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Both chemotherapy and radiotherapy reduce the risk of breast cancer recurring and the risk of dying from breast cancer. Generally, these therapies are given after surgery but there is uncertainty about whether they should be given at the same time (concurrently) or one after the other (sequentially). If they are used sequentially, the radiotherapy or the chemotherapy could be used first and concerns have been expressed that the effectiveness of the therapy that is delayed might be reduced. However, it has also been suggested that using chemotherapy and radiotherapy at the same time may be more toxic than keeping them separate. This review examined the current evidence on the best way to administer chemotherapy and radiotherapy following breast‐conserving surgery. We were able to include three randomised trials. Two of these, with 853 women, assessed radiotherapy and chemotherapy given at the same time versus chemotherapy given first followed by radiotherapy. The third trial randomised 244 women to radiotherapy followed by chemotherapy versus chemotherapy followed by radiotherapy. The evidence produced by these three well‐conducted trials suggests that recurrence of a woman's cancer and her chances of dying from breast cancer are similar regardless of the order of the treatments, provided that both radiotherapy and chemotherapy are commenced within seven months of the surgery. The trials provided limited information regarding adverse events, side effects or quality of life associated with the different sequences of treatment. The limited evidence available does suggest that the frequency and severity of side effects of chemotherapy and radiotherapy are similar regardless of which sequence is used. However, it should be noted that the women in these trials were treated, on average, in the early 2000s. As a result, the trials do not assess the modern types of radiotherapy, and new types of chemotherapy (such as taxanes) or other drugs (such as Herceptin). We will add relevant trials that include these more recent treatments to future updates of this review.

Cochrane Database of Systematic Reviews: Plain Language Summaries [Internet] - John Wiley & Sons, Ltd.

Version: April 30, 2013

Sclerotherapy has been used for centuries to treat spider veins. The technique involves the injection of a chemical into the veins. This is sometimes followed by compression with bandages or stockings.

Cochrane Database of Systematic Reviews: Plain Language Summaries [Internet] - John Wiley & Sons, Ltd.

Version: December 7, 2011

The authors concluded that foam sclerotherapy showed much greater efficacy than liquid sclerotherapy for saphenous veins. There was no conclusive evidence for reticular veins and telangiectases. The authors' conclusions represented the evidence presented, but no comparative measures were reported and the authors' conclusions should be interpreted with caution.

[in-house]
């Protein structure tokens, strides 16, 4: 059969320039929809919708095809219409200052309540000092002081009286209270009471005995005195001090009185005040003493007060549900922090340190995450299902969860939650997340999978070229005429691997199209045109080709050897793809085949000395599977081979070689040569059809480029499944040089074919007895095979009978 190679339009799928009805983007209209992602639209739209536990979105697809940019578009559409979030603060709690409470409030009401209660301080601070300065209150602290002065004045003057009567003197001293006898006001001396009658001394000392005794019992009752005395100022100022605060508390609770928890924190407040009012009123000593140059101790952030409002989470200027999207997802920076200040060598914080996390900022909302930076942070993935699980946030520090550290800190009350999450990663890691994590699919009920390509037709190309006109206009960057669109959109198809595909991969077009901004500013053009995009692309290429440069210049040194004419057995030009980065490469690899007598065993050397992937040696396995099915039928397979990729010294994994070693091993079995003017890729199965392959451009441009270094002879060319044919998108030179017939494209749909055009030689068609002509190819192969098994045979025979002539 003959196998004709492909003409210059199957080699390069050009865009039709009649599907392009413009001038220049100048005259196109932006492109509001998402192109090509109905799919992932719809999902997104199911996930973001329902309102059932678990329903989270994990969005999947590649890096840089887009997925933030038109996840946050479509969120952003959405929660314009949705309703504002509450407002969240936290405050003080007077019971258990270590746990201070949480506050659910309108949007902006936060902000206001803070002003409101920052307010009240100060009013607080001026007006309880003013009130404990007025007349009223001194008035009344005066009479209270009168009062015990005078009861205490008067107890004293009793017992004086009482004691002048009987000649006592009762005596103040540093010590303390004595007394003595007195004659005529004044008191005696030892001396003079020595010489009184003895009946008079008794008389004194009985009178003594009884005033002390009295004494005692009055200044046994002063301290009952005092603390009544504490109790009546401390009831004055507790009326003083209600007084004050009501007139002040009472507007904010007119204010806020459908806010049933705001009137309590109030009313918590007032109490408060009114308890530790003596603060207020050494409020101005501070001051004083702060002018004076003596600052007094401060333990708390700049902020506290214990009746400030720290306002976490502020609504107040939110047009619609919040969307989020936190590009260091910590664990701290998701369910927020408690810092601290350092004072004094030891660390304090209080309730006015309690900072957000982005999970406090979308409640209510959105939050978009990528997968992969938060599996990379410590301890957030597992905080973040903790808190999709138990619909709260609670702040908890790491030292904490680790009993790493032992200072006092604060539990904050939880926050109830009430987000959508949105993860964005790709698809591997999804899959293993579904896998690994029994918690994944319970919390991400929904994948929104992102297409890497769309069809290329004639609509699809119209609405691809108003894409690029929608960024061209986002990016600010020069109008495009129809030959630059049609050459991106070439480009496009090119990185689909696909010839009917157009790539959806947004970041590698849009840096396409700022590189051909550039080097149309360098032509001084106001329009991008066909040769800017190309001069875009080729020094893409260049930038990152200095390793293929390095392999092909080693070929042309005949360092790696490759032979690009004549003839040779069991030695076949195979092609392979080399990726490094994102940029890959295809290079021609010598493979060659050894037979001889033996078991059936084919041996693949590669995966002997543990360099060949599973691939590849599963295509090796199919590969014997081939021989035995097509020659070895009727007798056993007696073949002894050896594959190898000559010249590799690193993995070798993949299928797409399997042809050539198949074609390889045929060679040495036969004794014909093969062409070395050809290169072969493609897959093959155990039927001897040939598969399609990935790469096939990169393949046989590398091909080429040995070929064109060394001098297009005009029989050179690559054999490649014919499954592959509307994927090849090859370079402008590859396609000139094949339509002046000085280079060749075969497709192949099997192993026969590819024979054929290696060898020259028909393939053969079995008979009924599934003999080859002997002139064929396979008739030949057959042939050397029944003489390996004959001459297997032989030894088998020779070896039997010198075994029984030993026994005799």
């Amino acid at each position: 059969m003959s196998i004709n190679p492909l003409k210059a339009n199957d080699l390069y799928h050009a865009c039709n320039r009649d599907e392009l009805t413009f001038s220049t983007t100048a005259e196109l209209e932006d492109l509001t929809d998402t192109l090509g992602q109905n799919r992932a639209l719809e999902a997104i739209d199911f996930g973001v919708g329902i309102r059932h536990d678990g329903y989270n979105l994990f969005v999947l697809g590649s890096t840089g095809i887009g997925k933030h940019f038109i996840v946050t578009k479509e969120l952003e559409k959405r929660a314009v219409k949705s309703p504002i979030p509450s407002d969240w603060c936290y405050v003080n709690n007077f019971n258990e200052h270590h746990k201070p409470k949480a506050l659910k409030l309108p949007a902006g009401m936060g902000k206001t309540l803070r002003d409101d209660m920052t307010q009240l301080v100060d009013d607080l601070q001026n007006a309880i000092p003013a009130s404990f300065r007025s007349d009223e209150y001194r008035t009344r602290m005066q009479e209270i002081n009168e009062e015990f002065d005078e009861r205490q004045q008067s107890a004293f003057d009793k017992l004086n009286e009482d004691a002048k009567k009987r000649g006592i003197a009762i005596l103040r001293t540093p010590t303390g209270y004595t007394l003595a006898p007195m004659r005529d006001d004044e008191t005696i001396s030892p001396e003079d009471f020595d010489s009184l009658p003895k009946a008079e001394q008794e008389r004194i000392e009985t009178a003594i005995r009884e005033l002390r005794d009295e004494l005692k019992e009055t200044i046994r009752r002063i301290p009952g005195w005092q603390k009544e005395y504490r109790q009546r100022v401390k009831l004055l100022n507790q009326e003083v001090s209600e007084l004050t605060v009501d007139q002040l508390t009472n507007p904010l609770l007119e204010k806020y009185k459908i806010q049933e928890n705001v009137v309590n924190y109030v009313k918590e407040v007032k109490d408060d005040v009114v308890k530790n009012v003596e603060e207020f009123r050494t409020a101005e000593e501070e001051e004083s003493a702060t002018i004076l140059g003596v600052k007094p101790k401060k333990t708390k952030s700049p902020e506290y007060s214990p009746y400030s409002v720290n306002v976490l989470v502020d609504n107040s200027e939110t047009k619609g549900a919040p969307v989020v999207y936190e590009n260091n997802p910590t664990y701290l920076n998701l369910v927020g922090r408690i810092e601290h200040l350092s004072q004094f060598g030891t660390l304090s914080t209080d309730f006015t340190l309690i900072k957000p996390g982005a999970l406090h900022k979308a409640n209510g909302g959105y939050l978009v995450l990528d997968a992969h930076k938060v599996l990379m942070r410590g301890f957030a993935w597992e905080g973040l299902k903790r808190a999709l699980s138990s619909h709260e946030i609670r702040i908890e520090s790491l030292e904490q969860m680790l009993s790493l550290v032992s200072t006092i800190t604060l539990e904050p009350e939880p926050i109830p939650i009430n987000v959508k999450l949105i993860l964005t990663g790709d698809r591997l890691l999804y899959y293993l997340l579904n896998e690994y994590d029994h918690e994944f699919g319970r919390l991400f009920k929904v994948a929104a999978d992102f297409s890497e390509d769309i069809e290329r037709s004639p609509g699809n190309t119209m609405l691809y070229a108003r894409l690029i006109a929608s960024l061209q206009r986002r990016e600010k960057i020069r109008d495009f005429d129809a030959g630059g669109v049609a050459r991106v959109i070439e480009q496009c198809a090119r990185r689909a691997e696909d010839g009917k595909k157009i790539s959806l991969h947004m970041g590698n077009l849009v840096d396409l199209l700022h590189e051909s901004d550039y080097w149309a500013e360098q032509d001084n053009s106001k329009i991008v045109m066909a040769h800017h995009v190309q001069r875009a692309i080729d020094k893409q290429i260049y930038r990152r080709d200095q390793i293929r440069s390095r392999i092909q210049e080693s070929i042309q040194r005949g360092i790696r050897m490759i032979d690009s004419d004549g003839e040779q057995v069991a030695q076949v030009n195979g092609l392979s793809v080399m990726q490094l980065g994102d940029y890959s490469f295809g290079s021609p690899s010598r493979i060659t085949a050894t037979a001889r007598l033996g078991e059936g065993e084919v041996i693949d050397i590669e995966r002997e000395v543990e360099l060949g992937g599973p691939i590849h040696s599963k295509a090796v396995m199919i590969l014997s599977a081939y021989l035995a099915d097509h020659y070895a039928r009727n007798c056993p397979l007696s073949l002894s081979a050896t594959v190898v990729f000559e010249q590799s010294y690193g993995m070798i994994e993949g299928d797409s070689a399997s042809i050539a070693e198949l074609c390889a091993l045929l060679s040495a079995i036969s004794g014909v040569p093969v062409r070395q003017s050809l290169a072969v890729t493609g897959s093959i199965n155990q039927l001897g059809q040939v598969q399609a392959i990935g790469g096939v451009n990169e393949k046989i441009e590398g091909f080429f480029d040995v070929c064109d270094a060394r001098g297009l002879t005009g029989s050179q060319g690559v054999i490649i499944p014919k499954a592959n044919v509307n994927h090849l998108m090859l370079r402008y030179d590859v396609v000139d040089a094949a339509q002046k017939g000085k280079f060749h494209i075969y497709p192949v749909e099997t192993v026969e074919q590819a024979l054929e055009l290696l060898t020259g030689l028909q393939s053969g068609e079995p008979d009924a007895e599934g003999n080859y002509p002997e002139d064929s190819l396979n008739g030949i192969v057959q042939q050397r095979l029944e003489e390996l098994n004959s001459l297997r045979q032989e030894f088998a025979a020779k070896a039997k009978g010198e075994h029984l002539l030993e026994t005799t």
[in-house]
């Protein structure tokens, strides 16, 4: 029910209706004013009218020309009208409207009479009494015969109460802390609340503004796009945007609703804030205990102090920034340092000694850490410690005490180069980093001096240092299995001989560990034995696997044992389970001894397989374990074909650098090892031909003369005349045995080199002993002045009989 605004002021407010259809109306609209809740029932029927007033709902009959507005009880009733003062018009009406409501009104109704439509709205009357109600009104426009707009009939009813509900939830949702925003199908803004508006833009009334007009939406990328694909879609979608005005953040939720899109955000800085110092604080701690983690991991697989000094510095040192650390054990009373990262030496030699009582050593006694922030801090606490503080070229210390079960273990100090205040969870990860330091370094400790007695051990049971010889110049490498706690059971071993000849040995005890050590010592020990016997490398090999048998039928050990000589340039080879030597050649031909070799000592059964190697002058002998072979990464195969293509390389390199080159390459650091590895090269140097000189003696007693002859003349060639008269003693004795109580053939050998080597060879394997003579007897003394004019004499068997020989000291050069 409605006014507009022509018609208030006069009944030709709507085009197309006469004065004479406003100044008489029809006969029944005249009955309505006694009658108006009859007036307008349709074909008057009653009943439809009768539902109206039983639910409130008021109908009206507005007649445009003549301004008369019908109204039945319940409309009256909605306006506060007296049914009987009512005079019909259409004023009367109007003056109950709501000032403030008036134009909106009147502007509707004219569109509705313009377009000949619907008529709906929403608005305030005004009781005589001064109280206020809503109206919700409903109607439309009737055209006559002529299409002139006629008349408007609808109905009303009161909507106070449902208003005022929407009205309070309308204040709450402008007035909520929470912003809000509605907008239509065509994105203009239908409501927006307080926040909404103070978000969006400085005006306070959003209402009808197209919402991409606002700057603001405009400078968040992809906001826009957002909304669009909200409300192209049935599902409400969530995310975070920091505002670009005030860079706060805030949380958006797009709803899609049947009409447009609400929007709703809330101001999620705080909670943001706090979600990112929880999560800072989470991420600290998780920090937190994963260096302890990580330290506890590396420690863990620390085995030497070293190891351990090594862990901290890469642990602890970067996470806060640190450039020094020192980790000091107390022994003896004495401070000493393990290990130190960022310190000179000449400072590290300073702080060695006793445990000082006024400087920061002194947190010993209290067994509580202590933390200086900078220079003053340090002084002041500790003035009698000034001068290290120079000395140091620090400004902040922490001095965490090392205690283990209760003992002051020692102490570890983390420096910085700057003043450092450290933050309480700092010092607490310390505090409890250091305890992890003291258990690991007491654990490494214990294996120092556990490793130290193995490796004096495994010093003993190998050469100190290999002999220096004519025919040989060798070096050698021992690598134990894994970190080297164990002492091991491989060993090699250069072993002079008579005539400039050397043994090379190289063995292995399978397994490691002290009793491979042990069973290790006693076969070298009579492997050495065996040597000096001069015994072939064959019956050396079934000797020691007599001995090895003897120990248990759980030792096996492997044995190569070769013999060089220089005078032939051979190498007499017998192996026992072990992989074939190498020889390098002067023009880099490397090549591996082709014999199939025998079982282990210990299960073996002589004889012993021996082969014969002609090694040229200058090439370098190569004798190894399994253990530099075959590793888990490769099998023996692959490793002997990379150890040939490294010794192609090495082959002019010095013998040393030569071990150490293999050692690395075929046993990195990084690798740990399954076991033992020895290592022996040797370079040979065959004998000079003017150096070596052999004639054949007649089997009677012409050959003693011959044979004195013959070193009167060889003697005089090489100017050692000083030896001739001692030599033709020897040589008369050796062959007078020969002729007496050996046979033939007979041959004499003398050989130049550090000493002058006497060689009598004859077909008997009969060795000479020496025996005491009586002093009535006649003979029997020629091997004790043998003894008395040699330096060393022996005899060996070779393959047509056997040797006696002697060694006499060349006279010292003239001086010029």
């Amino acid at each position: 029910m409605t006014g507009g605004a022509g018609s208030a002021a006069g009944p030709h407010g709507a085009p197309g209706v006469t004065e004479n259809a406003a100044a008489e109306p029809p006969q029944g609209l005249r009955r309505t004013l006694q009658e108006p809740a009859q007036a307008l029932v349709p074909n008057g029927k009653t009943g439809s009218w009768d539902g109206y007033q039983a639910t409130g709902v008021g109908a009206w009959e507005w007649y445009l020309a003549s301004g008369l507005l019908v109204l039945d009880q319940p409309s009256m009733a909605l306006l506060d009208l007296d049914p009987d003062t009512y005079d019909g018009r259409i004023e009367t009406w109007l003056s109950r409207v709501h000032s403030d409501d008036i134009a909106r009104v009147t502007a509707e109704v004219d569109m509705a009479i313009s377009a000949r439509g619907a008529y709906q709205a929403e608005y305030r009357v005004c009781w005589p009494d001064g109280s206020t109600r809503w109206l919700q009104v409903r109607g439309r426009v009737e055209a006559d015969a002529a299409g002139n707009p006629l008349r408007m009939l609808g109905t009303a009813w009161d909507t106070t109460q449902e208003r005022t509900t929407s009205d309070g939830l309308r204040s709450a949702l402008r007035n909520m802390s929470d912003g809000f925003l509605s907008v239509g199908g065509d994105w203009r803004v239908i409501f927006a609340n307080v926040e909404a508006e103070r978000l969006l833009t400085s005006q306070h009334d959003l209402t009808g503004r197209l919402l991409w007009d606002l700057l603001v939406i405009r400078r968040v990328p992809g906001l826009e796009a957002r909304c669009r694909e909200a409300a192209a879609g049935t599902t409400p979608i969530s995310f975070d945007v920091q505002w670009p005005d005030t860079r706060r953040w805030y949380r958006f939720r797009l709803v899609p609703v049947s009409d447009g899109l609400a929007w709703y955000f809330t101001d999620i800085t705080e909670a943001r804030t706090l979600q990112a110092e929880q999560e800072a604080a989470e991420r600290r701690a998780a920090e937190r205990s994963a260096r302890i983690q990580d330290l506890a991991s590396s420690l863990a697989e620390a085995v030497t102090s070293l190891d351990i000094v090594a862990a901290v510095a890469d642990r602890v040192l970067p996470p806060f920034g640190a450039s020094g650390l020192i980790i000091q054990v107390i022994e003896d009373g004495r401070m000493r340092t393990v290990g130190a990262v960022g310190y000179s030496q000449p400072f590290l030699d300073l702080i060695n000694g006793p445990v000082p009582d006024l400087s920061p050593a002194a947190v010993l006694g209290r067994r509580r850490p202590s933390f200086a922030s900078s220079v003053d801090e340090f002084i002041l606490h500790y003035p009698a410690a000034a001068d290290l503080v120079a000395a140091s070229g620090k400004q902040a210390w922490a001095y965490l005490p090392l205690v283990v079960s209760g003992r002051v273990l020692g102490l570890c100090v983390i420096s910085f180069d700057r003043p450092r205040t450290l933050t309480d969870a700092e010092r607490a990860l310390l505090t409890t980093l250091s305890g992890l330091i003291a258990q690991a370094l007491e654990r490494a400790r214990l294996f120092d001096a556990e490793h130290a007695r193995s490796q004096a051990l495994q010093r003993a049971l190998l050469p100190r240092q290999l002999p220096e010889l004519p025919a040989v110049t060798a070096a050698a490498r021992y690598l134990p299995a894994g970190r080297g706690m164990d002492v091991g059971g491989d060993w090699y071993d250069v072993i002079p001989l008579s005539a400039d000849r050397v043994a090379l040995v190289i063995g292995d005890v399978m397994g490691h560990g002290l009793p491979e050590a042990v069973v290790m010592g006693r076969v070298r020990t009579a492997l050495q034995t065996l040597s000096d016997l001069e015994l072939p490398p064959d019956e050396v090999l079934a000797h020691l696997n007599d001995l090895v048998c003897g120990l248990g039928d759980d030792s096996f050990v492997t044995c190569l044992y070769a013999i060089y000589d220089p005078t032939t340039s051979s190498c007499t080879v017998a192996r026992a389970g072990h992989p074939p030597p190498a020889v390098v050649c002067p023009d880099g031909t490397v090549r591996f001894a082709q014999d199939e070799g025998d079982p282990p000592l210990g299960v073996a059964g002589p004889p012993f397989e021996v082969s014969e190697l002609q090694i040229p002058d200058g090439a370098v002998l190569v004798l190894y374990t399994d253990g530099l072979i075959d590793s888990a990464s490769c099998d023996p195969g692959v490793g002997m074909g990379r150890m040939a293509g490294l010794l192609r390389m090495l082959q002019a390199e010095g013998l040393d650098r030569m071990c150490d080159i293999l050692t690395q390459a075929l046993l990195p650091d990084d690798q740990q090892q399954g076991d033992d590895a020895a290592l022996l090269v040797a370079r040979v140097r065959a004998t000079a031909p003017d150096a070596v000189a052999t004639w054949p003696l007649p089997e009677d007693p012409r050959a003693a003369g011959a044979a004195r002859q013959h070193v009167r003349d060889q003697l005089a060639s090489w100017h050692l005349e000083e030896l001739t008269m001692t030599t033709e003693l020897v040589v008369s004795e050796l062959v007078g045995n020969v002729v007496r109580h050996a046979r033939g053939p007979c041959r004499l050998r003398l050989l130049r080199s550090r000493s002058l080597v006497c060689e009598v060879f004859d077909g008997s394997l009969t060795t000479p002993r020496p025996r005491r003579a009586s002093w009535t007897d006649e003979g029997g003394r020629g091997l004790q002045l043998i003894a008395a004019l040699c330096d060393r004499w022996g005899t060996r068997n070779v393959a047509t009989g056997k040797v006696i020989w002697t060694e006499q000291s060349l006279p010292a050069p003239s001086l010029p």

Database of Abstracts of Reviews of Effects (DARE): Quality-assessed Reviews [Internet] - Centre for Reviews and Dissemination (UK).

Version: 2009

This study identified published studies on the quantitative accuracy of fundus autofluorescence (FAF) imaging for the detection and diagnosis of retinal conditions. However, no studies were found that had quantitatively assessed the accuracy of FAF imaging for monitoring the progression of retinal conditions or their response to therapy. Key limitations of the published studies are that their methods do not accurately reflect how FAF imaging is likely to be used in clinical practice and they are at risk of several types of bias.

Health Technology Assessment - NIHR Journals Library.

Version: April 2016

The original Prostate Cancer: Diagnosis and Treatment Guideline published in 2008 was the first clinical guideline produced by the National Collaborating Centre for Cancer (NCC-C); accordingly this is now the first NCC-C clinical guideline to be reviewed and updated. Many areas of the original guideline are unchanged as there is little or no new evidence; other aspects have been completely rewritten. As ever there are still many topics where the research evidence is incomplete or conflicting, and so the Guideline Development Group (GDG) have been required to reach a consensus using the evidence available to them in several areas. In places where it was clear that further work needed to be done, new research recommendations have been made which we hope will be used as the basis for future research work.

NICE Clinical Guidelines - National Collaborating Centre for Cancer (UK).

Version: January 2014

To systematically review evidence addressing the diagnosis and management of infantile hemangiomas (IH).

Comparative Effectiveness Reviews - Agency for Healthcare Research and Quality (US).

Version: January 2016

Rosacea is a common skin condition causing flushing, redness, red pimples and pustules on the face, and should not be confused with acne. Dilated blood vessels may appear near the surface of the skin (telangiectasia). It can also cause inflammation of the eyes or eyelids, or both (ocular rosacea). Some people can develop a thickening of the skin, especially of the nose (rhinophyma). Although the cause of rosacea remains unclear, a wide variety of treatments are available for this persistent (chronic) and recurring and often distressing disease. These include medications applied directly to the skin (topical), oral medications and light‐based therapies. We wanted to discover how people assessed their treatments: if the treatments changed their quality of life, if they saw changes in their condition and if there were side effects. From the doctors, we wanted to discover whether treatments changed the severity of rosacea, as well as how long it took before symptoms reduced and reappeared.

Cochrane Database of Systematic Reviews: Plain Language Summaries [Internet] - John Wiley & Sons, Ltd.

Version: April 28, 2015

Expert-reviewed information summary about the treatment of childhood vascular tumors.

PDQ Cancer Information Summaries [Internet] - National Cancer Institute (US).

Version: December 21, 2017

Atopic eczema (atopic dermatitis) is a chronic inflammatory itchy skin condition that develops in early childhood in the majority of cases. It is typically an episodic disease of exacerbation (flares, which may occur as frequently as two or three per month) and remissions, except for severe cases where it may be continuous. Certain patterns of atopic eczema are recognised. In infants, atopic eczema usually involves the face and extensor surfaces of the limbs and, while it may involve the trunk, the napkin area is usually spared. A few infants may exhibit a discoid pattern (circular patches). In older children flexural involvement predominates, as in adults. Diagnostic criteria are discussed in Chapter 3. As with other atopic conditions, such as asthma and allergic rhinitis (hay fever), atopic eczema often has a genetic component. In atopic eczema, inherited factors affect the development of the skin barrier, which can lead to exacerbation of the disease by a large number of trigger factors, including irritants and allergens. Many cases of atopic eczema clear or improve during childhood while others persist into adulthood, and some children who have atopic eczema `will go on to develop asthma and/or allergic rhinitis; this sequence of events is sometimes referred to as the ‘atopic march’. The epidemiology of atopic eczema is considered in Chapter 5, and the impact of the condition on children and their families/caregivers is considered in Sections 4.2 and 4.3.